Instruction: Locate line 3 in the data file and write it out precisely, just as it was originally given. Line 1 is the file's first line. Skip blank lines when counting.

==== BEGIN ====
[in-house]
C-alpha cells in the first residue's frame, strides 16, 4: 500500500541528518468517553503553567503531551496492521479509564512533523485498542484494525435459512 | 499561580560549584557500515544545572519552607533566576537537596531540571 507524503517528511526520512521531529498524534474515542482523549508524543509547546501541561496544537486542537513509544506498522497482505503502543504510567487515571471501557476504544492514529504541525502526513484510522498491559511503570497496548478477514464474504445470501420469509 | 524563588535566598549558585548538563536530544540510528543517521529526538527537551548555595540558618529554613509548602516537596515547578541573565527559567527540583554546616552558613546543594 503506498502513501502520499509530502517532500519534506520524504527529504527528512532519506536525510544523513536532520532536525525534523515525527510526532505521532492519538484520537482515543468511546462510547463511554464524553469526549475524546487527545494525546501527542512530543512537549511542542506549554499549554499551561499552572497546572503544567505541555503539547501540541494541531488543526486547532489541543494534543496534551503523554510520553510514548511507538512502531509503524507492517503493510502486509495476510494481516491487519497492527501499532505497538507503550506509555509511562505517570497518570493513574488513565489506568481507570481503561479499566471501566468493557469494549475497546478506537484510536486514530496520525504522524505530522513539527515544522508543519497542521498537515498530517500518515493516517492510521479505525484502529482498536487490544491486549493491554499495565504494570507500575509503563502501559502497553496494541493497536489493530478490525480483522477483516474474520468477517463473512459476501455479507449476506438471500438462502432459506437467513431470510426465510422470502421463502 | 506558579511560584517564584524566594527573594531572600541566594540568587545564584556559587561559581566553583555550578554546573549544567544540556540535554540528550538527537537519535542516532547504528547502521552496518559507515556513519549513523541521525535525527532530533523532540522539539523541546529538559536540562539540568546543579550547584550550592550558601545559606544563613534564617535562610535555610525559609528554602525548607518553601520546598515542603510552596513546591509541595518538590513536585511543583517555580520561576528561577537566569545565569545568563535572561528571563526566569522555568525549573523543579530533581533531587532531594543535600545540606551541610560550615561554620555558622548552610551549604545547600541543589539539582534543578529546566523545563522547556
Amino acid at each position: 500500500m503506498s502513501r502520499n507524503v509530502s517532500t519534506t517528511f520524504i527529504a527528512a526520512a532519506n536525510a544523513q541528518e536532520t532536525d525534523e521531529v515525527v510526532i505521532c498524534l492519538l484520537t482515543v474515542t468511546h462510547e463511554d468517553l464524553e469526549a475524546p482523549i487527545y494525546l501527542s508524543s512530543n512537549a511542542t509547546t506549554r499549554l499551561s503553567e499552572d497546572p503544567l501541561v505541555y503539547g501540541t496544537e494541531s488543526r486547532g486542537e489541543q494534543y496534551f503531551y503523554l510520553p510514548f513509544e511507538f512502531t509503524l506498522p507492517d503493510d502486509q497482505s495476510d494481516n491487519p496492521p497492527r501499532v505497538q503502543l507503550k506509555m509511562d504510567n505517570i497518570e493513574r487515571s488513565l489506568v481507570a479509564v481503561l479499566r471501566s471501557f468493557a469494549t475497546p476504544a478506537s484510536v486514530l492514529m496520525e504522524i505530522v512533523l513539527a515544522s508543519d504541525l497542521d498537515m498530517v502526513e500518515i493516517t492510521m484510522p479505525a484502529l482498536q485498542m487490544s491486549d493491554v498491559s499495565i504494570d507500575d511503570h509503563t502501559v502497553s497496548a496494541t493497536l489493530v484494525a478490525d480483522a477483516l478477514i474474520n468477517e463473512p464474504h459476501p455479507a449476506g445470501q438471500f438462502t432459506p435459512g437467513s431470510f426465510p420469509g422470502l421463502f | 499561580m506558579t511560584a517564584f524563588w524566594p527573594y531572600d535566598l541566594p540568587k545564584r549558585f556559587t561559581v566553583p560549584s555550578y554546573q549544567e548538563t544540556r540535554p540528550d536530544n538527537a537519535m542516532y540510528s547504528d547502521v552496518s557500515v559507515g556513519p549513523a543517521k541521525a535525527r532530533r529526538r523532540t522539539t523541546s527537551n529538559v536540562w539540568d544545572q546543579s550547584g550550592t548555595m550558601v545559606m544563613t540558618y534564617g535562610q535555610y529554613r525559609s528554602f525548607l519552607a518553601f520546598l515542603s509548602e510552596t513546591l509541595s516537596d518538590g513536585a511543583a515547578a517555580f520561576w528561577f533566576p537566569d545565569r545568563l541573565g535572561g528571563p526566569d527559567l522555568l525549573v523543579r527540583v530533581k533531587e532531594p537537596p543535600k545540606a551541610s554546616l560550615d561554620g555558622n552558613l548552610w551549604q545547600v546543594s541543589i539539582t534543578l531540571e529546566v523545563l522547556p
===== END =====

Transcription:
Amino acid at each position: 500500500m503506498s502513501r502520499n507524503v509530502s517532500t519534506t517528511f520524504i527529504a527528512a526520512a532519506n536525510a544523513q541528518e536532520t532536525d525534523e521531529v515525527v510526532i505521532c498524534l492519538l484520537t482515543v474515542t468511546h462510547e463511554d468517553l464524553e469526549a475524546p482523549i487527545y494525546l501527542s508524543s512530543n512537549a511542542t509547546t506549554r499549554l499551561s503553567e499552572d497546572p503544567l501541561v505541555y503539547g501540541t496544537e494541531s488543526r486547532g486542537e489541543q494534543y496534551f503531551y503523554l510520553p510514548f513509544e511507538f512502531t509503524l506498522p507492517d503493510d502486509q497482505s495476510d494481516n491487519p496492521p497492527r501499532v505497538q503502543l507503550k506509555m509511562d504510567n505517570i497518570e493513574r487515571s488513565l489506568v481507570a479509564v481503561l479499566r471501566s471501557f468493557a469494549t475497546p476504544a478506537s484510536v486514530l492514529m496520525e504522524i505530522v512533523l513539527a515544522s508543519d504541525l497542521d498537515m498530517v502526513e500518515i493516517t492510521m484510522p479505525a484502529l482498536q485498542m487490544s491486549d493491554v498491559s499495565i504494570d507500575d511503570h509503563t502501559v502497553s497496548a496494541t493497536l489493530v484494525a478490525d480483522a477483516l478477514i474474520n468477517e463473512p464474504h459476501p455479507a449476506g445470501q438471500f438462502t432459506p435459512g437467513s431470510f426465510p420469509g422470502l421463502f | 499561580m506558579t511560584a517564584f524563588w524566594p527573594y531572600d535566598l541566594p540568587k545564584r549558585f556559587t561559581v566553583p560549584s555550578y554546573q549544567e548538563t544540556r540535554p540528550d536530544n538527537a537519535m542516532y540510528s547504528d547502521v552496518s557500515v559507515g556513519p549513523a543517521k541521525a535525527r532530533r529526538r523532540t522539539t523541546s527537551n529538559v536540562w539540568d544545572q546543579s550547584g550550592t548555595m550558601v545559606m544563613t540558618y534564617g535562610q535555610y529554613r525559609s528554602f525548607l519552607a518553601f520546598l515542603s509548602e510552596t513546591l509541595s516537596d518538590g513536585a511543583a515547578a517555580f520561576w528561577f533566576p537566569d545565569r545568563l541573565g535572561g528571563p526566569d527559567l522555568l525549573v523543579r527540583v530533581k533531587e532531594p537537596p543535600k545540606a551541610s554546616l560550615d561554620g555558622n552558613l548552610w551549604q545547600v546543594s541543589i539539582t534543578l531540571e529546566v523545563l522547556p